Thursday, November 03, 2011

Alcohol and Diabetes

Risk of death for diabetics has not been something that has gotten better and better over time, but I was not really pleased when I read this study some time back. It looked at records of people in Finland who had been diagnosed with type 1 diabetes between 1970 and 1999, below age 30. It then divided them into twelve groups. First, it sorted them into a group diagnosed at ages 0-14, and a group diagnosed ages 15-29, which it called early and late onset. It then divided each of those groups into six groups based on the year of diagnosis; diagnosed in 1970-1974, 1975-1979, 1980-1984, 1985-1989, 1990-1994,1995-1999. Then it looked at risk of death within various lengths of time from diagnosis in each group, hoping to see that the risk had gone down for those diagnosed in later years. And that is what it found- for those in the "early onset" group. That is not what it found for those in the later onset group. The risk of death doubled between the earliest time period group and the later.

I was somewhat reassured to find that the extra deaths could mostly be explained by something that I am not at risk of dying from. That something? Alcohol and drugs. The total number of deaths in the total groups were reassuringly small. However, when looking only at the twenty years after diagnosis, and looking only at those diagnosed in 1970-1989 (so that twenty years have passed), 83 out of 273 deaths in the older onset cohort and 63 out of 230 deaths in the younger cohort were due to alcohol or drugs. The rate increased over time in the late diagnosed group and decreased in the early diagnosed group- I suspect the decrease in the early diagnosed group is related to the percentage in that group that were diagnosed towards the younger end within the 0-14 age range (that is, there are more people diagnosed at age 2, who are not as likely to die from alcohol by age 22, and less people diagnosed age 10, who are more likely to be dying from alcohol by age 30).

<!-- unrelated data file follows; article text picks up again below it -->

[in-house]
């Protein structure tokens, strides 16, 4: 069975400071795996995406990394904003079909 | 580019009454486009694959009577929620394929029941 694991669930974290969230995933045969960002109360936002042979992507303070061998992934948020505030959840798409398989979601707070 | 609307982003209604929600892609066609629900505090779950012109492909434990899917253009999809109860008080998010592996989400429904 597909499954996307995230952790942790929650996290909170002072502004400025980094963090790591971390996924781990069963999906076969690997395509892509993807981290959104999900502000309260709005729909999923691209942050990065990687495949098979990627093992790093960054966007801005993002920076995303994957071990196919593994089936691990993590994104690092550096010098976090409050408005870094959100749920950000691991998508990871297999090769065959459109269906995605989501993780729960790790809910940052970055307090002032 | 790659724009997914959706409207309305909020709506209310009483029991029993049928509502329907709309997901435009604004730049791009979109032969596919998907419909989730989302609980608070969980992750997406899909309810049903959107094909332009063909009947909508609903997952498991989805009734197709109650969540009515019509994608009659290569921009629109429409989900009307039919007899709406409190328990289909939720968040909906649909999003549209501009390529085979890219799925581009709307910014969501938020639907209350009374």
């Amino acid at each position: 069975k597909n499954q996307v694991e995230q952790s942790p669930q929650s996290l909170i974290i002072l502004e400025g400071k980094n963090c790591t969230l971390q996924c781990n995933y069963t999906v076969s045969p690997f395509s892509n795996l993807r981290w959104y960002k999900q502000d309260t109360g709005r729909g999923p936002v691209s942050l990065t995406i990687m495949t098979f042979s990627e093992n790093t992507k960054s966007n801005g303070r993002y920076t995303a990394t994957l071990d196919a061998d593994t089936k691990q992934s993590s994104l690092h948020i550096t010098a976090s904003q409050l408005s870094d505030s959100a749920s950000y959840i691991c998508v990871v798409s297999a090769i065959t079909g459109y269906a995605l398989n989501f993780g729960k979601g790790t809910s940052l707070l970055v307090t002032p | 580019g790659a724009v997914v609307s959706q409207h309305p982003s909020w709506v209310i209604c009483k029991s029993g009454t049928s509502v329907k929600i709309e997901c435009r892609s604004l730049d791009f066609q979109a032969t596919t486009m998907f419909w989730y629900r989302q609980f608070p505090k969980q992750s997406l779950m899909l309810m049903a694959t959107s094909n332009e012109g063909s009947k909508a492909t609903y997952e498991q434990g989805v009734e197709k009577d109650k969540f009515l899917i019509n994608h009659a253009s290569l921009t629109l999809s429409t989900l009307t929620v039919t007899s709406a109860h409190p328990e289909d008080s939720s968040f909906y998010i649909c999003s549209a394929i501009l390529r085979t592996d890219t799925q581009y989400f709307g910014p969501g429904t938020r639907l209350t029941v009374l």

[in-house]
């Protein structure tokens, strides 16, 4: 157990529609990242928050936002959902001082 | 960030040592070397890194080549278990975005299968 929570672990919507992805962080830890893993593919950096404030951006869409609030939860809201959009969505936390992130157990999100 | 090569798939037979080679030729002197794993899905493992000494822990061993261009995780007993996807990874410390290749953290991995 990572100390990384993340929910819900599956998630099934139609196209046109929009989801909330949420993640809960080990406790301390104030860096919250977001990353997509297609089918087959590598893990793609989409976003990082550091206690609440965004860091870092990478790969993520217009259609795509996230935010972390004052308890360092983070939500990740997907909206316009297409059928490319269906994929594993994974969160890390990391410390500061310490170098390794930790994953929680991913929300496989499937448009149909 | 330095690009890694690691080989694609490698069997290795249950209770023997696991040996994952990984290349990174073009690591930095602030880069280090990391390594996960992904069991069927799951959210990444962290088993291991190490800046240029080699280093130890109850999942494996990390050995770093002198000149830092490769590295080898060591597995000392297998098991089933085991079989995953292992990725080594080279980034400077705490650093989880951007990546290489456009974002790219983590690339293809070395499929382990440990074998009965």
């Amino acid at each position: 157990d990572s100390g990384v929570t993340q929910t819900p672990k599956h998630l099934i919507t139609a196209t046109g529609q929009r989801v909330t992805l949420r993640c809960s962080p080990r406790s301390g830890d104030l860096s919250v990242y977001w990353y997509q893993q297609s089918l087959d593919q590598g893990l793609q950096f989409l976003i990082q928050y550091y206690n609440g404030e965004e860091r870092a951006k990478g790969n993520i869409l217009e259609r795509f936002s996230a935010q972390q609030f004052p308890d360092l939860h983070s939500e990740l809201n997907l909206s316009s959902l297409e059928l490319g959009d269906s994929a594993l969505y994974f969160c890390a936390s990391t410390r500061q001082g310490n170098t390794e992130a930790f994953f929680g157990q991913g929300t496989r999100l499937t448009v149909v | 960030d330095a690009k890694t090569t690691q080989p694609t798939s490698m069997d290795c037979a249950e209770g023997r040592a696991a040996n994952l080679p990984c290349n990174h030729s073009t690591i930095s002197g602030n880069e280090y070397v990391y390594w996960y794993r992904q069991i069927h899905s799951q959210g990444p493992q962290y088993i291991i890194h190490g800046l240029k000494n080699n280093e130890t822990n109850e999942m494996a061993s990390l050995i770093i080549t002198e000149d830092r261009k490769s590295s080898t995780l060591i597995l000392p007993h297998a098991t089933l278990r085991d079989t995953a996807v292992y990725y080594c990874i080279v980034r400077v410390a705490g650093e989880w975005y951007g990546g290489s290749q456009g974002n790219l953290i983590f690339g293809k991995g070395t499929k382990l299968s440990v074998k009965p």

So anyways: in the 20 years after diagnosis, the percentage of deaths from alcohol in the older cohort, who were all between ages 15 and 50 when they died, was very close to 25%. That's 1/4 of all deaths in that group.
In contrast, in Finnish people who died in 1999-2007 between ages 15 and 50, 15% of all deaths were from alcohol related causes- and the incidence of alcohol related deaths in Finns is on the rise, so I think it's safe to say that risk of death from alcohol is considerably higher if you are a young adult with type 1 diabetes. Source

It is possible that diabetics are simply more likely to drink than are other Finnish people, and maybe that's the reason they die of alcohol related causes more often. I don't think that's the whole reason though. I think the reason is that being drunk and diabetic is dangerous.

And that fits well with the warning label that is on all insulin boxes sold in the United States. The warning says: Do Not Drink Alcoholic Beverages While Taking This Medicine.

But it doesn't really jive with several very large studies done here in the US. This study quotes studies that point out that moderate drinking is associated with a lower risk of developing type 2 diabetes compared to both no drinking and heavy drinking (heavy drinking directly impairs pancreatic function) but this study itself looked at a huge group of diabetic adults, mostly type 2 but also type 1, and looked at how drinking correlated with A1c. It found A1cs of that were .5% lower (like the difference between an A1c of 9.2% and 8.7%) in those who had 2-3 drinks per day v those who never drank. However, this study had so few type 1s that we almost disappear from the data, and it definitely didn't look at death rates- it was a survey, meaning that you had to be alive to participate. It didn't even look at complication rates. However, similar studies have found lower complication rates (SLIGHTLY lower) in type 2 diabetics who consume alcohol.